Lions tight end Brandon Pettigrew, going over an assistant coach for a reception during drills Wednesday, says he wants to see his career with Detroit through. (Daniel Mears / Detroit News)
Lions tight end Brandon Pettigrew doesn’t deny he’s had struggles during his career, but being a sought-after free agent this offseason provided validation he’s done plenty right during his first five years in the NFL.
And despite receiving interest in March from the New York Jets, Oakland Raiders and other teams, the decision to return to Detroit wasn’t difficult.
“This is home for me,” Pettigrew said Tuesday at the Taste of the Lions event at Ford Field. “I like the fans. I like the atmosphere. More so, I like the team, period. I like the guys that I came here with and built it up from the bottom.”
Pettigrew was a first-round pick in 2009 following the Lions’ 0-16 season, and he had his best year in 2011 when his 83 catches for 777 yards and five touchdowns helped the team reach the postseason.
Since that year, though, Pettigrew has struggled with some lingering injuries and drops, and he’s seen his production slip in each of the past two seasons. But because of Pettigrew’s versatility as a pass catcher and blocker, the Lions made re-signing him a priority this offseason, and he agreed to a four-year deal worth $16 million.
Even with the Lions drafting tight end Eric Ebron in the first round out of North Carolina this year, Pettigrew will continue to play a key role because of his skills as a blocker.
“Two-tight end sets are usually the dominant offenses in the NFL nowadays,” Ebron said. “That’s pretty much what we’re trying to get to.”
Pettigrew said he was excited to see the Lions add another offensive weapon in the draft even though it was at his position. Ebron provides a different skill set as more of a glorified receiver.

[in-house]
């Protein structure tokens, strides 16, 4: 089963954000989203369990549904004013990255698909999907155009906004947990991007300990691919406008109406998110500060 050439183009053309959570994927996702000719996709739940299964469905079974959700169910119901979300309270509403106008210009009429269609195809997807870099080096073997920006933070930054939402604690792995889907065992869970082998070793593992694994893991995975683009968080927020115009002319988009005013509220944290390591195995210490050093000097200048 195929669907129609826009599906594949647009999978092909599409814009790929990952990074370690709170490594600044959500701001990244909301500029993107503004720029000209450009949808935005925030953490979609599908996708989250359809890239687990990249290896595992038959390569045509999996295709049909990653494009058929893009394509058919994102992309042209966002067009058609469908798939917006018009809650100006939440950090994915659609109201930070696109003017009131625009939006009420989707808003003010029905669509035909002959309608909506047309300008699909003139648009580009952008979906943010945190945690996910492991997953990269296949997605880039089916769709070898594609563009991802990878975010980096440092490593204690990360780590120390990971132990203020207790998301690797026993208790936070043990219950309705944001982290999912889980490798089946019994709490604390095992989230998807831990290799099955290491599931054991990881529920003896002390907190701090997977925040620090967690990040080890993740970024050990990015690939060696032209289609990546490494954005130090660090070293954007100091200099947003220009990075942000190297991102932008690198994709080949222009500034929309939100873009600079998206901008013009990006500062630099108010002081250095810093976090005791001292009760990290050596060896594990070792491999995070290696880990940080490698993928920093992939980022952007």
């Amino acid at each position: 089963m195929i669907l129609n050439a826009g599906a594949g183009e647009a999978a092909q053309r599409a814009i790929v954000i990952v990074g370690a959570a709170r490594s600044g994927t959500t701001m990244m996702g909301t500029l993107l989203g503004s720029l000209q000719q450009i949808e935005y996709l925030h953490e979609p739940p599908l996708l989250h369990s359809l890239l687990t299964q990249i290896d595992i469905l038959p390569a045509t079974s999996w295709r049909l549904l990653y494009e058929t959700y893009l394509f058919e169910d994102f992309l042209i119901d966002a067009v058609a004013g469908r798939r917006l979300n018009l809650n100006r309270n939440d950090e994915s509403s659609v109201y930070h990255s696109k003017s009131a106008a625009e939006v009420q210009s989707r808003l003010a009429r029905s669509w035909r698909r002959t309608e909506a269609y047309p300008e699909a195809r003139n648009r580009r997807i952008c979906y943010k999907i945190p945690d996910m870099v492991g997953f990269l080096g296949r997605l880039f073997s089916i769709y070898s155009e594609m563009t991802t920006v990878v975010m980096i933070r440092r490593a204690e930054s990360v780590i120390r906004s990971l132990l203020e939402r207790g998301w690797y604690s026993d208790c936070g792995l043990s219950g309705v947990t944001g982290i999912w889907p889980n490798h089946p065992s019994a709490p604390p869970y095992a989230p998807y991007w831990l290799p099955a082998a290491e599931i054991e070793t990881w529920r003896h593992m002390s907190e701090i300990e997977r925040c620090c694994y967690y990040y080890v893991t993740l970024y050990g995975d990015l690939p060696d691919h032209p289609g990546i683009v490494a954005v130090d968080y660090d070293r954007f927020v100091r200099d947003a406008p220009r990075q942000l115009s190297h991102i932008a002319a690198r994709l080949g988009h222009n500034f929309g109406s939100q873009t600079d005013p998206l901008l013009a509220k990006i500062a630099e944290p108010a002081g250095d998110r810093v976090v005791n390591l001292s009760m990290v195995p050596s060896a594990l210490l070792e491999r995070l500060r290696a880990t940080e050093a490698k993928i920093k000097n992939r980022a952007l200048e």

“He’s obviously a good player,” Pettigrew said. “They drafted him early in the first round, and let’s go. It doesn’t really change anything. It’s just a part of the plan. I’m buying in as a team player, and I always will be.”
Behind Pettigrew and Ebron, the Lions have second-year tight end Joseph Fauria, who caught seven touchdowns last season. Although Fauria may be limited to red zone targets and occasional three-tight end sets in 2014, the depth of the group is impressive.
New offensive coordinator Joe Lombardi will likely increase the use of the tight ends, but Pettigrew said he expects the up-tempo offense to help highlight more than just his position group.
Thus far, Ebron said the “laid back” Pettigrew has been a huge help in learning the playbook and adjusting to the NFL.
“He’s not one of those stuck-up guys or guys that believe a rookie’s a rookie,” said Ebron, though he was carrying Pettigrew’s helmet after the team’s organized team activity Wednesday. “He tries to help you because he needs help. He tries to work with the people that surround him to help him, to help us, to help the team get better.”
Pettigrew said he spent his time off trying to become a more consistent player and remain as well-rounded as possible. And while it was nice to have options in free agency, Pettigrew wanted to see his career with the Lions through.
“As a player, it’s what you’re looking for in a team,” he said. “And for me, it’s the longevity (with the Lions), and this is my home. I like it here. This is where I wanted to be.”